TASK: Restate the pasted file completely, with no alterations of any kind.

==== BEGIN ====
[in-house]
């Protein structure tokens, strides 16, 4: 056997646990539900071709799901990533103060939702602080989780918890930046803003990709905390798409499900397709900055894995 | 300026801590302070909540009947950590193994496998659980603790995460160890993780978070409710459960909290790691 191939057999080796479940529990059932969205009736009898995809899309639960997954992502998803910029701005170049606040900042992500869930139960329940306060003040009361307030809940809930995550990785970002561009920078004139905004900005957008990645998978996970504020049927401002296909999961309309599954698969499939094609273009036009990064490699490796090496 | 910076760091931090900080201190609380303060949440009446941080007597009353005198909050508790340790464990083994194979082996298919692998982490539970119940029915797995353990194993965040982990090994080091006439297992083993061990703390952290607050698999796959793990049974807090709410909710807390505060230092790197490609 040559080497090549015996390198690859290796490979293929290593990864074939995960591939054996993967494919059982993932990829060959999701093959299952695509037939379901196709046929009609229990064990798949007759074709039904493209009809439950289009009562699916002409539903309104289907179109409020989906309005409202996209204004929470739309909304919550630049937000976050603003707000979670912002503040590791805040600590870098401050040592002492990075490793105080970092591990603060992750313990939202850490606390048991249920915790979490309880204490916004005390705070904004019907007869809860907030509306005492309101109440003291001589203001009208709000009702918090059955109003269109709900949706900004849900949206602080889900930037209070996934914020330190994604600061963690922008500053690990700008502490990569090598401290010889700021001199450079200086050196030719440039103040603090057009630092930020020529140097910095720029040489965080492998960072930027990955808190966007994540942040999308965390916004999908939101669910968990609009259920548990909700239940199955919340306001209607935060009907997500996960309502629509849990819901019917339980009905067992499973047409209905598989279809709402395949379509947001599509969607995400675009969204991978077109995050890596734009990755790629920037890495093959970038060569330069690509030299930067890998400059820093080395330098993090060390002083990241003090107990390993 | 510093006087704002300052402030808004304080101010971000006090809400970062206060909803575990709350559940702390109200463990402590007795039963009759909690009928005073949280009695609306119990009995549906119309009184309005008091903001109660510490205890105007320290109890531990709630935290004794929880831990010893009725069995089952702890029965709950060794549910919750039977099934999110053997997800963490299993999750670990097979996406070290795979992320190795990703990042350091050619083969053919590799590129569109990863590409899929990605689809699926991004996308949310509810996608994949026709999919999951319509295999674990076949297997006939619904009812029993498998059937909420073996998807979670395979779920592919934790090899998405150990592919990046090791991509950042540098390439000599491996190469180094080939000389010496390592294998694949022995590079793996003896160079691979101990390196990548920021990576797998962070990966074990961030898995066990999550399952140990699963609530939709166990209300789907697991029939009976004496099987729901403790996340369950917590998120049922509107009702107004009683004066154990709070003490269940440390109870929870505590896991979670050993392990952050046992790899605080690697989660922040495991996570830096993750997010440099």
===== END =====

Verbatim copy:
[in-house]
């Protein structure tokens, strides 16, 4: 056997646990539900071709799901990533103060939702602080989780918890930046803003990709905390798409499900397709900055894995 | 300026801590302070909540009947950590193994496998659980603790995460160890993780978070409710459960909290790691 191939057999080796479940529990059932969205009736009898995809899309639960997954992502998803910029701005170049606040900042992500869930139960329940306060003040009361307030809940809930995550990785970002561009920078004139905004900005957008990645998978996970504020049927401002296909999961309309599954698969499939094609273009036009990064490699490796090496 | 910076760091931090900080201190609380303060949440009446941080007597009353005198909050508790340790464990083994194979082996298919692998982490539970119940029915797995353990194993965040982990090994080091006439297992083993061990703390952290607050698999796959793990049974807090709410909710807390505060230092790197490609 040559080497090549015996390198690859290796490979293929290593990864074939995960591939054996993967494919059982993932990829060959999701093959299952695509037939379901196709046929009609229990064990798949007759074709039904493209009809439950289009009562699916002409539903309104289907179109409020989906309005409202996209204004929470739309909304919550630049937000976050603003707000979670912002503040590791805040600590870098401050040592002492990075490793105080970092591990603060992750313990939202850490606390048991249920915790979490309880204490916004005390705070904004019907007869809860907030509306005492309101109440003291001589203001009208709000009702918090059955109003269109709900949706900004849900949206602080889900930037209070996934914020330190994604600061963690922008500053690990700008502490990569090598401290010889700021001199450079200086050196030719440039103040603090057009630092930020020529140097910095720029040489965080492998960072930027990955808190966007994540942040999308965390916004999908939101669910968990609009259920548990909700239940199955919340306001209607935060009907997500996960309502629509849990819901019917339980009905067992499973047409209905598989279809709402395949379509947001599509969607995400675009969204991978077109995050890596734009990755790629920037890495093959970038060569330069690509030299930067890998400059820093080395330098993090060390002083990241003090107990390993 | 510093006087704002300052402030808004304080101010971000006090809400970062206060909803575990709350559940702390109200463990402590007795039963009759909690009928005073949280009695609306119990009995549906119309009184309005008091903001109660510490205890105007320290109890531990709630935290004794929880831990010893009725069995089952702890029965709950060794549910919750039977099934999110053997997800963490299993999750670990097979996406070290795979992320190795990703990042350091050619083969053919590799590129569109990863590409899929990605689809699926991004996308949310509810996608994949026709999919999951319509295999674990076949297997006939619904009812029993498998059937909420073996998807979670395979779920592919934790090899998405150990592919990046090791991509950042540098390439000599491996190469180094080939000389010496390592294998694949022995590079793996003896160079691979101990390196990548920021990576797998962070990966074990961030898995066990999550399952140990699963609530939709166990209300789907697991029939009976004496099987729901403790996340369950917590998120049922509107009702107004009683004066154990709070003490269940440390109870929870505590896991979670050993392990952050046992790899605080690697989660922040495991996570830096993750997010440099």